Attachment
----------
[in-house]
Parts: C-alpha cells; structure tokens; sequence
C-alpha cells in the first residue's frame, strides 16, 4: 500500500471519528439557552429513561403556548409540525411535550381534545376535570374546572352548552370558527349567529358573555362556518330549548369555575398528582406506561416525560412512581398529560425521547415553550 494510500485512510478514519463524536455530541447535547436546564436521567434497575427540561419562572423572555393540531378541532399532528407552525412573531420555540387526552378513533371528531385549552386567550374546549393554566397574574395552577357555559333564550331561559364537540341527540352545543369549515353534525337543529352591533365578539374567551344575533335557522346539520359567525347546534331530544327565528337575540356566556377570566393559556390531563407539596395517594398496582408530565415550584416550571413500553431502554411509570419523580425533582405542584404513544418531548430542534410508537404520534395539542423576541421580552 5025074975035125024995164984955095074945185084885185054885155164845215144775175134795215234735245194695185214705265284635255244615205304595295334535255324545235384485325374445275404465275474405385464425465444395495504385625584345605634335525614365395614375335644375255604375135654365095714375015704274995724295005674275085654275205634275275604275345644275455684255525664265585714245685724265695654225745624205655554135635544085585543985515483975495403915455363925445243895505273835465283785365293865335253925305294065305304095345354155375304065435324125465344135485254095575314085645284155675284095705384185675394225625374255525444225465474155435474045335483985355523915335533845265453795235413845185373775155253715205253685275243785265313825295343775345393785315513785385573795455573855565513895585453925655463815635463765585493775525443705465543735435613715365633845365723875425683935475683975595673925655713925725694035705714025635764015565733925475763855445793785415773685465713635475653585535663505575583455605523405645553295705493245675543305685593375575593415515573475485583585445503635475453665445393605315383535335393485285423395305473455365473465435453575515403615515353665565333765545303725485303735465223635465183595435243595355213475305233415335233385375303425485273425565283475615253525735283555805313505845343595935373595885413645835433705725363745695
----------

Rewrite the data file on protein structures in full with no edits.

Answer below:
[in-house]
Parts: C-alpha cells; structure tokens; sequence
C-alpha cells in the first residue's frame, strides 16, 4: 500500500471519528439557552429513561403556548409540525411535550381534545376535570374546572352548552370558527349567529358573555362556518330549548369555575398528582406506561416525560412512581398529560425521547415553550 494510500485512510478514519463524536455530541447535547436546564436521567434497575427540561419562572423572555393540531378541532399532528407552525412573531420555540387526552378513533371528531385549552386567550374546549393554566397574574395552577357555559333564550331561559364537540341527540352545543369549515353534525337543529352591533365578539374567551344575533335557522346539520359567525347546534331530544327565528337575540356566556377570566393559556390531563407539596395517594398496582408530565415550584416550571413500553431502554411509570419523580425533582405542584404513544418531548430542534410508537404520534395539542423576541421580552 5025074975035125024995164984955095074945185084885185054885155164845215144775175134795215234735245194695185214705265284635255244615205304595295334535255324545235384485325374445275404465275474405385464425465444395495504385625584345605634335525614365395614375335644375255604375135654365095714375015704274995724295005674275085654275205634275275604275345644275455684255525664265585714245685724265695654225745624205655554135635544085585543985515483975495403915455363925445243895505273835465283785365293865335253925305294065305304095345354155375304065435324125465344135485254095575314085645284155675284095705384185675394225625374255525444225465474155435474045335483985355523915335533845265453795235413845185373775155253715205253685275243785265313825295343775345393785315513785385573795455573855565513895585453925655463815635463765585493775525443705465543735435613715365633845365723875425683935475683975595673925655713925725694035705714025635764015565733925475763855445793785415773685465713635475653585535663505575583455605523405645553295705493245675543305685593375575593415515573475485583585445503635475453665445393605315383535335393485285423395305473455365473465435453575515403615515353665565333765545303725485303735465223635465183595435243595355213475305233415335233385375303425485273425565283475615253525735283555805313505845343595935373595885413645835433705725363745695